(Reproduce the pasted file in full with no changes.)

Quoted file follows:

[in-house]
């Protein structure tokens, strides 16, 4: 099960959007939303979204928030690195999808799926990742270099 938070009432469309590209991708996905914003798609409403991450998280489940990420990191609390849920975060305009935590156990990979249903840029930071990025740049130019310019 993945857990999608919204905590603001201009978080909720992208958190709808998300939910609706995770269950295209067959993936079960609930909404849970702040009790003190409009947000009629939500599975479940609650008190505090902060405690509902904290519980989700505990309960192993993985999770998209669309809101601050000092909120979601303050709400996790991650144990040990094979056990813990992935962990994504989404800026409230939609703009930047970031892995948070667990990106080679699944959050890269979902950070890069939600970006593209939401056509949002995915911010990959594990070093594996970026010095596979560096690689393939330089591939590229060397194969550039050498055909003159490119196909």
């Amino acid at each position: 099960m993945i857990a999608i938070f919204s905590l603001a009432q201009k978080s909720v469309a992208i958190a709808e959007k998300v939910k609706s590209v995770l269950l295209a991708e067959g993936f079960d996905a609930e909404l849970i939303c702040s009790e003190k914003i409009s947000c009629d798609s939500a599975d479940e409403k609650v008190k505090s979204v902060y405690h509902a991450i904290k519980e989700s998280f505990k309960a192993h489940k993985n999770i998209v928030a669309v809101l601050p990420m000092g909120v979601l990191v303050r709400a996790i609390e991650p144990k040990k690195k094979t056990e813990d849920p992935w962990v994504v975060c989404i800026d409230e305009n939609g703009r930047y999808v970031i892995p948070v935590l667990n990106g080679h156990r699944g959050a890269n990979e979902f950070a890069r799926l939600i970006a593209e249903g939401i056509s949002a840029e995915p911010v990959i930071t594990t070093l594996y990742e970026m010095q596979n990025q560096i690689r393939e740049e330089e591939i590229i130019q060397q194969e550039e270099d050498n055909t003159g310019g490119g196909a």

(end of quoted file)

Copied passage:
[in-house]
């Protein structure tokens, strides 16, 4: 099960959007939303979204928030690195999808799926990742270099 938070009432469309590209991708996905914003798609409403991450998280489940990420990191609390849920975060305009935590156990990979249903840029930071990025740049130019310019 993945857990999608919204905590603001201009978080909720992208958190709808998300939910609706995770269950295209067959993936079960609930909404849970702040009790003190409009947000009629939500599975479940609650008190505090902060405690509902904290519980989700505990309960192993993985999770998209669309809101601050000092909120979601303050709400996790991650144990040990094979056990813990992935962990994504989404800026409230939609703009930047970031892995948070667990990106080679699944959050890269979902950070890069939600970006593209939401056509949002995915911010990959594990070093594996970026010095596979560096690689393939330089591939590229060397194969550039050498055909003159490119196909």
């Amino acid at each position: 099960m993945i857990a999608i938070f919204s905590l603001a009432q201009k978080s909720v469309a992208i958190a709808e959007k998300v939910k609706s590209v995770l269950l295209a991708e067959g993936f079960d996905a609930e909404l849970i939303c702040s009790e003190k914003i409009s947000c009629d798609s939500a599975d479940e409403k609650v008190k505090s979204v902060y405690h509902a991450i904290k519980e989700s998280f505990k309960a192993h489940k993985n999770i998209v928030a669309v809101l601050p990420m000092g909120v979601l990191v303050r709400a996790i609390e991650p144990k040990k690195k094979t056990e813990d849920p992935w962990v994504v975060c989404i800026d409230e305009n939609g703009r930047y999808v970031i892995p948070v935590l667990n990106g080679h156990r699944g959050a890269n990979e979902f950070a890069r799926l939600i970006a593209e249903g939401i056509s949002a840029e995915p911010v990959i930071t594990t070093l594996y990742e970026m010095q596979n990025q560096i690689r393939e740049e330089e591939i590229i130019q060397q194969e550039e270099d050498n055909t003159g310019g490119g196909a």